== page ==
Choices are becoming increasingly more important these days, not just in role-playing games, but in gaming as a whole. Some games implement pure black and white, good and evil choices while others play with our intentions and make things a little more ambiguous. Others don't try to present right and wrong as absolutes, and instead ask you to pick a side based on beliefs.
Commander Bobard: The Bob Wolf - by Bob Richardson
Regardless of how choices are packaged and delivered, one thing is certain: they allow us an outlet through which to express our personality, a way to make our mark in these digital worlds and affect the lives of their inhabitants, much like our choices do in real life.
So what do the choices we make in these games say about the people we are? Where do our thoughts lay when we decide to rob the poor family blind or when we sacrifice our lives for the ones important to us? The world is shaped by different perspectives on morality, and the seven pieces below demonstrate that those perspectives are diverse even among a group of like-minded RPG-lovers like ourselves. And that's the beauty of the whole thing: morality is a choice. So which are you: paragon or renegade?
Click each link below to see what seven of our editors had to say about this subject: from paragon to renegade viewpoints and everything in between.
If I were a D&D character, I'd be neutral good. Under no circumstances would I ever inflexibly abide by laws or rules, but I also recognize the need for order and decency. Every time I'm asked to make a decision in a Western RPG, this is the persona I play under – myself. For instance, in Mass Effect, I'll have a large amount of Paragon points, but also a small share of Renegade. I find myself thinking: what if I were hoist into this chaotic world of impending doom? What do the developers have in store for Bob? Will that fortune teller bequeath me goodies or show me her goods? And, the big question, what sort of ending will I earn?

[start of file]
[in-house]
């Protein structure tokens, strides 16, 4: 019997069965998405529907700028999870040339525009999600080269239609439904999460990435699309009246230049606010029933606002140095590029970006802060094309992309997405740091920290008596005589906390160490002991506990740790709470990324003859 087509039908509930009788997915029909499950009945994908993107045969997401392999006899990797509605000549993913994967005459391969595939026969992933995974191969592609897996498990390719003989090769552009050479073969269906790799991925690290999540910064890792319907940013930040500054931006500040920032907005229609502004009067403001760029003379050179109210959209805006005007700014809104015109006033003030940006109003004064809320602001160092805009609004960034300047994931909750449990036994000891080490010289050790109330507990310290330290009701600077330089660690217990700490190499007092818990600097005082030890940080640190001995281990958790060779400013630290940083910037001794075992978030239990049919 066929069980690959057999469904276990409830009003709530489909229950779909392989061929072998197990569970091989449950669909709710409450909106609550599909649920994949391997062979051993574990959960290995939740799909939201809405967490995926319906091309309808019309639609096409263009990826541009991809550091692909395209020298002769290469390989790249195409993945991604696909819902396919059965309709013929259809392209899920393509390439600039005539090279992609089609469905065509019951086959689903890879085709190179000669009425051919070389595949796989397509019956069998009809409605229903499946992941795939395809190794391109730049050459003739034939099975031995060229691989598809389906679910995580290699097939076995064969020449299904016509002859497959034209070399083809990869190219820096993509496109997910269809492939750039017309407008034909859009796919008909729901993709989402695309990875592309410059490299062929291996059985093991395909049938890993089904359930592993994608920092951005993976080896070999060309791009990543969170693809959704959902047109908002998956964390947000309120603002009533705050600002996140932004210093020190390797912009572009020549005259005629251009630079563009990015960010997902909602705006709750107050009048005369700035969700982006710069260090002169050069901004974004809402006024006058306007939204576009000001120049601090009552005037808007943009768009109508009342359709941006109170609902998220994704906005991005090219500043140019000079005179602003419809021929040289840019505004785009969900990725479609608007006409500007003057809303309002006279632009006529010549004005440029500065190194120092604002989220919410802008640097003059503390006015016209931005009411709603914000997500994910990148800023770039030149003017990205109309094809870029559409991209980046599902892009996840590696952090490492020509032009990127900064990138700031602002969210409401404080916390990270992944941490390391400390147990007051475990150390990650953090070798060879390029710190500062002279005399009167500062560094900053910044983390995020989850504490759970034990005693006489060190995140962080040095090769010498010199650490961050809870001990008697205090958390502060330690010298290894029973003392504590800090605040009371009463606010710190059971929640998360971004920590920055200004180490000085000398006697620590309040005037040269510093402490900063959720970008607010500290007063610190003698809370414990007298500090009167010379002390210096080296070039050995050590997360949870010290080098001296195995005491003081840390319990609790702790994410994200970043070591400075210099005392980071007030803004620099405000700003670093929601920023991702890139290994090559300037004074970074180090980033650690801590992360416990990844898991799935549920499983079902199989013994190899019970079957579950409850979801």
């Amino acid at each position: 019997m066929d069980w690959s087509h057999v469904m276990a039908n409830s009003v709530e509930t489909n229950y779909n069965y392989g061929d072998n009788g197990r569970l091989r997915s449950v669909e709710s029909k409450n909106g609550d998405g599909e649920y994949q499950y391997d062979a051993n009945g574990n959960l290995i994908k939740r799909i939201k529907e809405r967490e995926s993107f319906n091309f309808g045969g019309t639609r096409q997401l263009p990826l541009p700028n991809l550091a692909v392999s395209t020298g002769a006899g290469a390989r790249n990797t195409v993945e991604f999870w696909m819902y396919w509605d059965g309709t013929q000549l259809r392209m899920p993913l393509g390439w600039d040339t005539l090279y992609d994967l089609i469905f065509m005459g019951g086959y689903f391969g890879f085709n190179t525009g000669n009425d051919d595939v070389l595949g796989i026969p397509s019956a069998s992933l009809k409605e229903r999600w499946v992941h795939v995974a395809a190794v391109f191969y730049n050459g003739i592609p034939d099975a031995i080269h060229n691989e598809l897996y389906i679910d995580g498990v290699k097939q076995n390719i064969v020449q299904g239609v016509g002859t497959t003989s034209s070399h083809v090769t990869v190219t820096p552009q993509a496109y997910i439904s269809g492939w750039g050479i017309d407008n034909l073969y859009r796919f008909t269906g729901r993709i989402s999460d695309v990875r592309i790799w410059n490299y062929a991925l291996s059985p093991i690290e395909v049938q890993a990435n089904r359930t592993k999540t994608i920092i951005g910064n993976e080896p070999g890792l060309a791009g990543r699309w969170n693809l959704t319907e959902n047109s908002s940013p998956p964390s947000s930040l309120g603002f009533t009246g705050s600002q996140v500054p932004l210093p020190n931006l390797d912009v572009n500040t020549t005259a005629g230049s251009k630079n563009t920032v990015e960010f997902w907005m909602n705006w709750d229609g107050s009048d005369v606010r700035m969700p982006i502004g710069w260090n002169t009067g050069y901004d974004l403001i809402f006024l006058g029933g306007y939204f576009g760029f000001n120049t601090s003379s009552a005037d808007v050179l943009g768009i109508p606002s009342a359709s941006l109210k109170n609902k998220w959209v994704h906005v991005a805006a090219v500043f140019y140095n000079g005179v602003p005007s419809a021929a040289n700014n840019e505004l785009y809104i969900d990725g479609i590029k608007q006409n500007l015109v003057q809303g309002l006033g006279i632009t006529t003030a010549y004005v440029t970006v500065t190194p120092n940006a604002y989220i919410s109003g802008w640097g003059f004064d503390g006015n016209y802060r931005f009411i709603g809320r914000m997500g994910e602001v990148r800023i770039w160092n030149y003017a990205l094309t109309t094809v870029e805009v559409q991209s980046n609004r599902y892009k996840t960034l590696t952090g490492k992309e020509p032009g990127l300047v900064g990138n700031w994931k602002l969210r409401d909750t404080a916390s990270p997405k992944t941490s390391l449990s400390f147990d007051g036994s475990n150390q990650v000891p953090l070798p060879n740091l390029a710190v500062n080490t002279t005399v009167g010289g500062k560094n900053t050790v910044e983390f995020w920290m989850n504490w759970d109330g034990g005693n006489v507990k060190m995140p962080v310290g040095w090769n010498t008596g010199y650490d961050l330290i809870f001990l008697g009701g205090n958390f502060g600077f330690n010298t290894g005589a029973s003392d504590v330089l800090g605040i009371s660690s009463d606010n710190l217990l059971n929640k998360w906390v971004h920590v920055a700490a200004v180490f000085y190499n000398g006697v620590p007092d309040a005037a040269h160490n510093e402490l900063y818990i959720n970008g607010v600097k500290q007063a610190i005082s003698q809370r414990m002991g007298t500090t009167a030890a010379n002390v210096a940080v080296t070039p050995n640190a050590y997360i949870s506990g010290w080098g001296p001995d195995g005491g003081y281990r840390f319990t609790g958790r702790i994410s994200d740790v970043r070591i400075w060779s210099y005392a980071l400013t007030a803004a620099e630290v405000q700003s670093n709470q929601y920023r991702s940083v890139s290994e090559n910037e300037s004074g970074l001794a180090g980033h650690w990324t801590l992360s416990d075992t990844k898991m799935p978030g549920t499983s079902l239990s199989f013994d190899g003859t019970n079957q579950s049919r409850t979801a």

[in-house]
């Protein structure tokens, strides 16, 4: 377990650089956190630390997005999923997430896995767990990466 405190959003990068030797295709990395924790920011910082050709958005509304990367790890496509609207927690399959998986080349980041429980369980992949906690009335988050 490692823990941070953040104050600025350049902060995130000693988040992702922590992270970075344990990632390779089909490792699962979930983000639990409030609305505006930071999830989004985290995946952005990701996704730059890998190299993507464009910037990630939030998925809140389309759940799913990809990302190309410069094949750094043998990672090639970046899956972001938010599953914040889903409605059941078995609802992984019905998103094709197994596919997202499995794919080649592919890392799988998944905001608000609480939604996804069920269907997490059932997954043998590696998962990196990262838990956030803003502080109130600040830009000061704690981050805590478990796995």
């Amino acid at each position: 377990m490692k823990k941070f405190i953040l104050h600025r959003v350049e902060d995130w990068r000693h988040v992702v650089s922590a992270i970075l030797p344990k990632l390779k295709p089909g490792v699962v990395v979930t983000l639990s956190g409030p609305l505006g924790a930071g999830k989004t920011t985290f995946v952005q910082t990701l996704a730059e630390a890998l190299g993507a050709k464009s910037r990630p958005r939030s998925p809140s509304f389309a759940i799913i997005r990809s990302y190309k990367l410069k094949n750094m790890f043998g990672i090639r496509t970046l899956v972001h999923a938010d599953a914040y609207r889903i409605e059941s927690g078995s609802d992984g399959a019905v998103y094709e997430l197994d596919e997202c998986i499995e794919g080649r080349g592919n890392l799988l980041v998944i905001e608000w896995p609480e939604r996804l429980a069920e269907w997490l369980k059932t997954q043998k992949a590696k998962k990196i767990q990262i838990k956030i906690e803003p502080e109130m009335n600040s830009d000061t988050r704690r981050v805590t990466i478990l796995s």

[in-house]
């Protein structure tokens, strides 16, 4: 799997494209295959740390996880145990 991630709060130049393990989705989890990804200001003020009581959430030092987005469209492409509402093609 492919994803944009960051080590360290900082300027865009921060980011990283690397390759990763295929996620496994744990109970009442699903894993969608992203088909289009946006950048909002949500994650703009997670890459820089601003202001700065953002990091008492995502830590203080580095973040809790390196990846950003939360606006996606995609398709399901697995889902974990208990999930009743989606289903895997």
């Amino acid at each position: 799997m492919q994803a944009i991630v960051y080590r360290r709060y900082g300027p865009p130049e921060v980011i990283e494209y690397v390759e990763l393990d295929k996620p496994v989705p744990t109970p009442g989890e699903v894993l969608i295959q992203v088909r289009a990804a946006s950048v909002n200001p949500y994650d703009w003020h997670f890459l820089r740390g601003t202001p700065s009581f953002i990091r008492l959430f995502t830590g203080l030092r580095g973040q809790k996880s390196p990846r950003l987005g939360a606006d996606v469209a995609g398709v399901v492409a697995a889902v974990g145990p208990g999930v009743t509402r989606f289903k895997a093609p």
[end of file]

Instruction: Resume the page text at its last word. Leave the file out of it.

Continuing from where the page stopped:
I'm a Big Jerk - by Dave Yeager
A large part of my Western RPG experience falls within this mentality. Shepard is not walking around; I am. Most reward queries are met with a non-materialistic, altruistic slant, unless I really feel like I'm being mistreated, or I just don't like the NPC. In these cases, I'll goad them for more, but I'll never kill them. I rarely mistreat civilians, and I never help evil parties. This may seem like I play pretty mechanically, but the truth is that I approach every interaction as if it were happening in the now, with no rules in mind. I've noticed as of late that I pick the same kind of response options, which either means I'm a bore or the developers are. However, I refuse to detract from my approach, otherwise immersion's nigh impossible. In this way, I feel as if I'm "in" the game, whereas evil-doer players must be looking into the game from the outside.
Although this stance seems similar to Stephen's, practicality is a huge factor in defining the neutral to my good. Yeah, being the hero sounds nice, but I'm not about to sacrifice myself for a just cause, and I'm sure as hell not going to jeopardize the fate of the galaxy for a couple elites that could be easily replaced. When the risks are small, I err on the side of personal loss and altruism, but when the enemy goes all-in and I'm holding a flopped set on a flushed board, caution reigns supreme.
This mentality comes with flaws, though. For instance, if none of the options reflect my true feelings or desired response choices, I'm forced to artificially pick the most benevolent option. The thin bubble of immersion bursts at this time, and actually bothers me a bit. From here, I'm left feeling as if my gaming experience isn't genuine. Shaking the dissatisfaction from my nagging awareness takes some time, in fact. Thankfully, as time goes on, developers like BioWare become increasingly adept at making insightful, multimodal response choices.
Another problem with my alignment rigidity is the protagonist's background. Given a typical fantasy setting, would I ever be a mercenary? Well, no, because money isn't important to me. However, rather than don my adolescent mask, stomp my feet, and declare that I never asked to be born this way, I make the best of it and modify myself to the role. Okay, so I'm a mercenary who's a little broody and has a scar. I'm going to think up my own history for this guy until the game tells me otherwise, and I'm going to mesh all those characteristics together and pretend I've had this history, because under different life circumstances Bob might be a totally different person. In this way, I try to be as empathetic as possible to the plight or luxuries the protagonist might be grappling with or cherishing. The more exposition shoved down my throat, the harder it is for Bob to become that hired hand, but that's part of the fun for my psychologically-attuned brain. Though, with increasingly experienced writing and, hopefully, customizable response choices, I grow ever more excited for future WRPGs.